The wind developer for Fairhaven Wind, two industrial-scale towers built near residences, has admitted that the sound survey conducted on October 15, 2012 was tainted due to one of the turbines, while still spinning, was not producing power. The developer insists human error was the cause but claims the no intent to artificially reduce the sound levels. The State of Massachusetts has ordered the results be discarded and for further studies to be conducted.
This letter written by Princeton Municipal Light Department's (PMLD) General Manager, Brian Allen, offers a candid assessment of the utility's two-turbine (3.0 MW) project. The turbines have failed to live up to expected production levels. The project has also been plagued by technical problems. Rather than reducing rates for customers, the project lost $1.875 million and will continue to lose $600,000 yearly under current circumstances. Excerpts of the letter are provided below. The full letter can be read by clicking on the link at the bottom of this page.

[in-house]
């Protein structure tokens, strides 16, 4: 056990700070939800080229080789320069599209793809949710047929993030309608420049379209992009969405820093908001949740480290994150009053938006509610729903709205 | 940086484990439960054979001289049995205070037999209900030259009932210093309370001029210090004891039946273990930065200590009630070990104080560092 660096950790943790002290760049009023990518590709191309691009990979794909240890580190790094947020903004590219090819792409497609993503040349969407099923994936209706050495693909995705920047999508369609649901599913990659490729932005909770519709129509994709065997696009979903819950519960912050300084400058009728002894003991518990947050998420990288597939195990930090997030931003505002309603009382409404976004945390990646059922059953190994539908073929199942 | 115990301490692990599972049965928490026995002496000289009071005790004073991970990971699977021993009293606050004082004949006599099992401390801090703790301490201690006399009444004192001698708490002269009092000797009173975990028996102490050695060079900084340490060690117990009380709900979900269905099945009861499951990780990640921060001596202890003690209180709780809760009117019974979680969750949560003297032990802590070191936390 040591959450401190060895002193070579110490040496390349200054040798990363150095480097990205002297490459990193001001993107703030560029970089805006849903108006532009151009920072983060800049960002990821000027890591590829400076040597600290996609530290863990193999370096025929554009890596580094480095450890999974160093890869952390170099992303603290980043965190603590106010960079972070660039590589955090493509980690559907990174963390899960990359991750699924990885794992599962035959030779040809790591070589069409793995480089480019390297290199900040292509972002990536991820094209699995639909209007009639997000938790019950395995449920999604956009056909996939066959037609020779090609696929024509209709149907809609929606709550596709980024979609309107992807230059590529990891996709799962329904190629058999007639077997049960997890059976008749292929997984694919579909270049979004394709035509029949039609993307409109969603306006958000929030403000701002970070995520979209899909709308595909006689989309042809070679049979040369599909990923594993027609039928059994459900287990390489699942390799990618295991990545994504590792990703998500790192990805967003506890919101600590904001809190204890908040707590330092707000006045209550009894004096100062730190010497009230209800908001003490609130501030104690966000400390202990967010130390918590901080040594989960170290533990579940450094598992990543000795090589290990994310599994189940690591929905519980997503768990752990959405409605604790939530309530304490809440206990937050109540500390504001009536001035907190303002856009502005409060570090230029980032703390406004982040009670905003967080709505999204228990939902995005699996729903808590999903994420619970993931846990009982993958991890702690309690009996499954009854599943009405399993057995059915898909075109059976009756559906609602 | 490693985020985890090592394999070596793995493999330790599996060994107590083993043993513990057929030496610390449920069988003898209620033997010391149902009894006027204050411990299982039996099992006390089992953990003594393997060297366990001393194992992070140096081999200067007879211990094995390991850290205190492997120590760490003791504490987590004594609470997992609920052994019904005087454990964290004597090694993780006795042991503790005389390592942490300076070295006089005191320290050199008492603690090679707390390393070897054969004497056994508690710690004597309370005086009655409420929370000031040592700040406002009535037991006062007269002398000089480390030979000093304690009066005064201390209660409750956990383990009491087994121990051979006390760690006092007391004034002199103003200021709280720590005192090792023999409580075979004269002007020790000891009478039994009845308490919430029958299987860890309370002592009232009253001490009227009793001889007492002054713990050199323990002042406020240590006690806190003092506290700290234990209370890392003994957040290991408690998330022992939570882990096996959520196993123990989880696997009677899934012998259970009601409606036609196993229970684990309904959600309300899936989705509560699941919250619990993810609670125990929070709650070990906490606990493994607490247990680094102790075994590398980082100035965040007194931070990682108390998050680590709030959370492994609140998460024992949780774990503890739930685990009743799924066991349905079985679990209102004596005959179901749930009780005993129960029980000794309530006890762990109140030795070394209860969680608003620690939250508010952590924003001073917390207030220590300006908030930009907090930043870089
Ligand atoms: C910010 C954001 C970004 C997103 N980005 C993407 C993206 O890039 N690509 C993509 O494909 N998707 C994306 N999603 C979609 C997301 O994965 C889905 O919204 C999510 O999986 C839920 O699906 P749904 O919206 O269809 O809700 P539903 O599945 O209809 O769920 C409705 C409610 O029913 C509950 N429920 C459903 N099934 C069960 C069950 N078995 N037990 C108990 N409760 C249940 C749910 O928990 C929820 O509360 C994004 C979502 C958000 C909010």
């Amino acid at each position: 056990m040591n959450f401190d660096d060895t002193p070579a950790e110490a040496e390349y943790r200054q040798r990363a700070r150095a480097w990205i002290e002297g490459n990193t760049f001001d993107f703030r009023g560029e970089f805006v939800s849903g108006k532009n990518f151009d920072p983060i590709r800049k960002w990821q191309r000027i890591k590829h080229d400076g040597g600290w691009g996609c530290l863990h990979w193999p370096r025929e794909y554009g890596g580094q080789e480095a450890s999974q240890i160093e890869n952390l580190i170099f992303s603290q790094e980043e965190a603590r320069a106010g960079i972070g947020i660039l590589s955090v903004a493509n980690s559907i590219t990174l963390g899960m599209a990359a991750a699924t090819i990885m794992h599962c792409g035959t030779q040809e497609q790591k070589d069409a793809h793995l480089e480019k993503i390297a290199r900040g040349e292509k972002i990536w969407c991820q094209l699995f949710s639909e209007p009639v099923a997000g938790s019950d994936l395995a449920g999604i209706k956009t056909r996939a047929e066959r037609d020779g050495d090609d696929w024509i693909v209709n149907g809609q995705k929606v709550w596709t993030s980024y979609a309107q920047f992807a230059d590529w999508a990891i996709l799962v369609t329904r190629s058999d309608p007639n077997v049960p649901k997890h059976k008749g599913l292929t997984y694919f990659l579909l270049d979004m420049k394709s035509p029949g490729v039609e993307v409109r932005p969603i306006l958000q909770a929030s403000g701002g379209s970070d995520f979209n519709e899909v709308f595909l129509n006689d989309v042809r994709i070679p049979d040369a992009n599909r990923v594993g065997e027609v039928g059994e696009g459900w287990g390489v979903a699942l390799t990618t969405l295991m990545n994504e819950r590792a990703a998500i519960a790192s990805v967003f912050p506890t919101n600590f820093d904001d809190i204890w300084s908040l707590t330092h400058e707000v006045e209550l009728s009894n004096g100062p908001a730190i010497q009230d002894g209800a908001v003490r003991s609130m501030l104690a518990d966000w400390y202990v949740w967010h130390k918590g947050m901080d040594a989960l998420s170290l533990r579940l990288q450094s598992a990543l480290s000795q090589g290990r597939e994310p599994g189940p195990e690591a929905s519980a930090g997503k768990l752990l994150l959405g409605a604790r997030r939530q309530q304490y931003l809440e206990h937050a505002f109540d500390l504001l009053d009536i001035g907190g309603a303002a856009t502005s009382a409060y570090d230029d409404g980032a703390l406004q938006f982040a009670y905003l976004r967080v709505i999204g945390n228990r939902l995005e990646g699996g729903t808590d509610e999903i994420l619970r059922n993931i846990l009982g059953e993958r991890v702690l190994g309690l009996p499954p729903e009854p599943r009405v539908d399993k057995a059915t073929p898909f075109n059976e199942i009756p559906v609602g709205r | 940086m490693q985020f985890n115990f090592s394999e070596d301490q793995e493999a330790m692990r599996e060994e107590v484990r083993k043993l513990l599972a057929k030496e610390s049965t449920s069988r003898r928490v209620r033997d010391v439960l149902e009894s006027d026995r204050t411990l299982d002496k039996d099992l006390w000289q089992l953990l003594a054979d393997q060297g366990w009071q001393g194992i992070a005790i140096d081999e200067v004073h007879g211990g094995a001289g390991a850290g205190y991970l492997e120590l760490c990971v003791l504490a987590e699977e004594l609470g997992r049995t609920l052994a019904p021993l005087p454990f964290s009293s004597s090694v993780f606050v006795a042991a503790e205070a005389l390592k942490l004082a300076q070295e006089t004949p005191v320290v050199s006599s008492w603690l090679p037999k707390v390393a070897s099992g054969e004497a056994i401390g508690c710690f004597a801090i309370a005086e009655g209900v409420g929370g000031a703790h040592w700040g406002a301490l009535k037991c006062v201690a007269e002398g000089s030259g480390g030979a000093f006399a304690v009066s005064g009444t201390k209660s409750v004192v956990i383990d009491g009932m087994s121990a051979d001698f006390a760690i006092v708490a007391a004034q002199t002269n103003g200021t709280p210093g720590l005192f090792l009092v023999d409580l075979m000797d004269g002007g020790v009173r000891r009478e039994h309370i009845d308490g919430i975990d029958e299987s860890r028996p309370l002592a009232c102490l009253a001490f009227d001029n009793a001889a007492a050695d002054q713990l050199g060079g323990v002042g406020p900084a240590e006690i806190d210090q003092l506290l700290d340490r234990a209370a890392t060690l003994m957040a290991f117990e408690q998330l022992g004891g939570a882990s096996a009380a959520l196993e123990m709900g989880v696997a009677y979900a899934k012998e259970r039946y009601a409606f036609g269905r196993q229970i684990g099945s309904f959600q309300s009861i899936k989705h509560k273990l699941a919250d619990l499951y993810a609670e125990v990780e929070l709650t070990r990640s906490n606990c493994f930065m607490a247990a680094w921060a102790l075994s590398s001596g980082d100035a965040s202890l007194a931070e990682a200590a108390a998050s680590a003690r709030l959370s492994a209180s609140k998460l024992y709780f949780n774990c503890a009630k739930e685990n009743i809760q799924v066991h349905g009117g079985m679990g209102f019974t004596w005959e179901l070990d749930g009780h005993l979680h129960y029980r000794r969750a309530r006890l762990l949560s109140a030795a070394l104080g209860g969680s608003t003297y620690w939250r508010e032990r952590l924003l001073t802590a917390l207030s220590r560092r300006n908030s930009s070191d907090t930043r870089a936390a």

Abstract Wind turbines produce sound that is capable of disturbing local residents and is reported to cause annoyance, sleep disturbance, and other health-related impacts. An acoustical study was conducted to investigate the presence of infrasonic and low-frequency noise emissions from wind turbines located in Falmouth, Massachusetts, USA. During the study, the investigating acousticians experienced adverse health effects consistent with those reported by some Falmouth residents. The authors conclude that wind turbine acoustic energy was found to be greater than or uniquely distinguishable from the ambient background levels and capable of exceeding human detection thresholds. The authors emphasize the need for epidemiological and laboratory research by health professionals and acousticians concerned with public health and well-being to develop effective and precautionary setback distances for industrial wind turbines that protect residents from wind turbine sound. A portiion of the report is provided below. Click the links on this page to access the full paper.